I looked both ways before speeding across the street. I saw a white car and it all went black.

When I came to, I was rolling off the hood of this stranger’s car and onto the concrete. Twin and I were premature babies, only 3 and 4 lbs. each. And so we had always been small coming up. We were ten but we looked more like we were five. It is only now that I understand weight gain, but all throughout elementary and High School I never had to be concerned about my weight. When I graduated from High School I was 100 lbs. and could fit into size 1-2 jeans.

Needless to say that car tossed my small body around like a rag doll. When it was finished I lay on the cold concrete praying no one moved me. I had no knowledge of the medical field or any of that stuff at ten, and yet I knew enough to know I didn’t want anyone to touch me. Somehow, I knew that if I was touched it would not be good. But despite my pleas to be left alone, my mouth didn’t move and my voice shut down. No one heard my cries because it was all in my head. I was in shock and though I wanted to scream my mouth didn’t move. As a result, someone scooped me into their arms and not only could I not speak; now I could not breathe.

The person laid me in the grass and my breath returned to me. There was no pain as I lay there surrounded by the neighborhood. Everyone had come out to see the kid who got hit by a car. Either by walking by or peeking heads out of windows. I scanned the crowd until I realized my hand was being squeezed. To my left was the woman who hit me and her tears soaked her face. She pleaded and pleaded her apologies over and over again.

“Get over yourself,” I thought.

I wasn’t being mean; it’s just that I forgave her already. I still had not felt any pain and only prayed now that I would live. I forgave her over and over again while simultaneously praying I wasn’t going to die. But I was talking in my head again. The lady had not heard me and my mouth still had not moved. It wasn’t until I looked down at my right thigh that the pain came and my mouth opened. The thigh (it couldn’t have been mine) was twice the size of my real one and the pain was excruciating. To make a long story short my leg (or more precisely my femur bone) was broken. I had to get a steel plate put in and twenty-four surgical staples. I came home from the hospital with a walker which I thought really sucked. Here I am with a broken leg and all I was concerned with was why they couldn’t have given me crutches. Truth is I was fitted for them, but they couldn’t find two of the same height for tiny ole me.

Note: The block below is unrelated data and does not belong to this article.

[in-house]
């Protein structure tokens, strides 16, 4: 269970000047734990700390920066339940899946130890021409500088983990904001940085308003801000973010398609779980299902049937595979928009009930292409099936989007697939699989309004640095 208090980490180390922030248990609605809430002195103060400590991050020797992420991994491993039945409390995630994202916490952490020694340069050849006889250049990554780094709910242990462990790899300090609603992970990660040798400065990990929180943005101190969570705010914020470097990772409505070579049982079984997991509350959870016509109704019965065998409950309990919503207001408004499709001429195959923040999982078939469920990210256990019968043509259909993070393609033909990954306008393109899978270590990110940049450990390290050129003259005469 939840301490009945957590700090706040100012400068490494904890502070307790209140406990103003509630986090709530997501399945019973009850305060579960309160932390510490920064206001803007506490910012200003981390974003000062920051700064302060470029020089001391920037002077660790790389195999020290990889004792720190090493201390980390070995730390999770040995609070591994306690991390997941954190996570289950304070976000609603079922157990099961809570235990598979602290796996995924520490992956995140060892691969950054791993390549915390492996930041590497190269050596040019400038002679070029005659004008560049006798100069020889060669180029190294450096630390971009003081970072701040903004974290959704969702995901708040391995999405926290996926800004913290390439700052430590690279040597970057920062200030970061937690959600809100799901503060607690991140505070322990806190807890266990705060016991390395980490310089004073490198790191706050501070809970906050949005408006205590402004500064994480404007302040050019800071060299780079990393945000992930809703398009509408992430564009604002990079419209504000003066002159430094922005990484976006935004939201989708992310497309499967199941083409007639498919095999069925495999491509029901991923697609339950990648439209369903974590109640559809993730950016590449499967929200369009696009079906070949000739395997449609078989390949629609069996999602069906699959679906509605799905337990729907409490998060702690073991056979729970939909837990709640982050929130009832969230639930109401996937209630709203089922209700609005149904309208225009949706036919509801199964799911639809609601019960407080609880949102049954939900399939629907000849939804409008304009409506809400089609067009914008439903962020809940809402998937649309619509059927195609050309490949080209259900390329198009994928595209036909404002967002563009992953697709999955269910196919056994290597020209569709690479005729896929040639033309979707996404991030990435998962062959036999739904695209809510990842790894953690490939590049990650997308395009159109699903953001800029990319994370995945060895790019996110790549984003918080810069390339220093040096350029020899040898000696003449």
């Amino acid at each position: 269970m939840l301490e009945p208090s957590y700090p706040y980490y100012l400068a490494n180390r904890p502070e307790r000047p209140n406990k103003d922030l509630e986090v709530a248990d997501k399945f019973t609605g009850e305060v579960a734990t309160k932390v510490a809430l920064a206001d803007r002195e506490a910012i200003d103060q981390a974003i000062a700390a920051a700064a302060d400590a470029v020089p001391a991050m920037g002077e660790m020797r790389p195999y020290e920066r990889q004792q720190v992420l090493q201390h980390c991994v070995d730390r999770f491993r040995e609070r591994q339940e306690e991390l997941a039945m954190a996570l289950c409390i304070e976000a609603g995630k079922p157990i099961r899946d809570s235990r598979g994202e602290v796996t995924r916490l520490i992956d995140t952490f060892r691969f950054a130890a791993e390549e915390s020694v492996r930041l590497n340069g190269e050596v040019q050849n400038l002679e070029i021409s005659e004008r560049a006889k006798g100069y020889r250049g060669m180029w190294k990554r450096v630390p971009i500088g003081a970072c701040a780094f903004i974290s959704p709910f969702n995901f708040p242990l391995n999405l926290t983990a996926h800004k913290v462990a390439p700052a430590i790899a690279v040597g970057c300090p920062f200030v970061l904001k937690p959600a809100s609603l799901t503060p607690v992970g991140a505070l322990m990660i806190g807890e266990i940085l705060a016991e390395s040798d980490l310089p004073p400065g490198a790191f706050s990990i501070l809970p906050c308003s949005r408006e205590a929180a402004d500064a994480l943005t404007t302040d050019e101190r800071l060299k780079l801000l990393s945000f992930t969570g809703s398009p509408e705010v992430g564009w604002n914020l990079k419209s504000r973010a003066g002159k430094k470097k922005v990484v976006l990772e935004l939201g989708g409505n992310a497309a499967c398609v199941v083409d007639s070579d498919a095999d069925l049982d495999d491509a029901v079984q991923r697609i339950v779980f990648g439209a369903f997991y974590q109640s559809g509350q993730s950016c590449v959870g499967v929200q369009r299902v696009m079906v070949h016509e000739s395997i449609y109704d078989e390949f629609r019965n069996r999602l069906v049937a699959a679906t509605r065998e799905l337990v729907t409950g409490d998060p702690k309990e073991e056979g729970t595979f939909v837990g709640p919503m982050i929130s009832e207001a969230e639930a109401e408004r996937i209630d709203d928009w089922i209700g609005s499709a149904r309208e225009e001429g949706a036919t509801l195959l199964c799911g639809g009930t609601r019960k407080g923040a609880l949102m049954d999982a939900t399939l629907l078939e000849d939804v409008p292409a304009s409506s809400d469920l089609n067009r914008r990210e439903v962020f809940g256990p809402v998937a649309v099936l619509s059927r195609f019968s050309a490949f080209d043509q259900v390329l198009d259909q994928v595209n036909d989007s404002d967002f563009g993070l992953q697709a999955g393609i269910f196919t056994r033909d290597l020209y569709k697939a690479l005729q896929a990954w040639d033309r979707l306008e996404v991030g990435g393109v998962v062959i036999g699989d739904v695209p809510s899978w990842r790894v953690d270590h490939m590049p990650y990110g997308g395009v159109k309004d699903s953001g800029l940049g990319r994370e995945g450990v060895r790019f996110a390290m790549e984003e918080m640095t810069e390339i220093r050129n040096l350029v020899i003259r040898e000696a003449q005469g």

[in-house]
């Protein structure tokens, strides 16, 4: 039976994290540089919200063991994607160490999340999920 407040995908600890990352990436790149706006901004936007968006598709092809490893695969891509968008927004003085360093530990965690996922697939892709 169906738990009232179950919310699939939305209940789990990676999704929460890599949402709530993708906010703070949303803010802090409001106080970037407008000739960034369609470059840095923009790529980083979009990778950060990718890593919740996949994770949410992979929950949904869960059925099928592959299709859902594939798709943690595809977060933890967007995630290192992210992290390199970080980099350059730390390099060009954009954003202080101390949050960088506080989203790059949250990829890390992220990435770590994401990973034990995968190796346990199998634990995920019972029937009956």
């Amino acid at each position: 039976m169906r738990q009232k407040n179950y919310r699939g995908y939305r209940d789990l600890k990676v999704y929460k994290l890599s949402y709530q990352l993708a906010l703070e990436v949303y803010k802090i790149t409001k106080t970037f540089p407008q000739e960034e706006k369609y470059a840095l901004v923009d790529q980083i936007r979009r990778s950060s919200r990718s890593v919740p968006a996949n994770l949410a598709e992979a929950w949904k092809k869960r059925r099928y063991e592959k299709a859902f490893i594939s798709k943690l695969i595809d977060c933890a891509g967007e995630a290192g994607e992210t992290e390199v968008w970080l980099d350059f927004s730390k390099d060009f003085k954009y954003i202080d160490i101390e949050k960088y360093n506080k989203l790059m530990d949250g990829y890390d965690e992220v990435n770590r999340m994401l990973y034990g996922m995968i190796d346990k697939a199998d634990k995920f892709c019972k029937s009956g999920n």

“Aww man”, I thought, “I love those.” Yea, I was the kid who played on other people’s crutches. But the one time I needed them I was given an ugly brown walker instead. It didn’t help that they tied balloons around the thing. Yea, it really looks good now.

I was spoiled rotten of course when I came home, though the wrapping and unwrapping of my bandage and going back and forth to the hospital was no fun. Today you would never know the difference, though I still do have the scar which starts a little above my knee and stretches to right below my hip. It’s basically the whole thigh. Trace your finger from above your knee till it stops at the end of the thigh, that’s the length of my scar. The only side effects are the weather. When the weather changes dramatically, like from warm to cold, I get aches similar to that of arthritis. And sometimes I know when it’s about to rain (my leg tells me).But other than that I’m fine. I learned a valuable lesson though:

Obey your mother and father AND appreciate your body parts! Someone somewhere does not have what you have. And just think, I broke my femur, the strongest bone in the body, how ironic.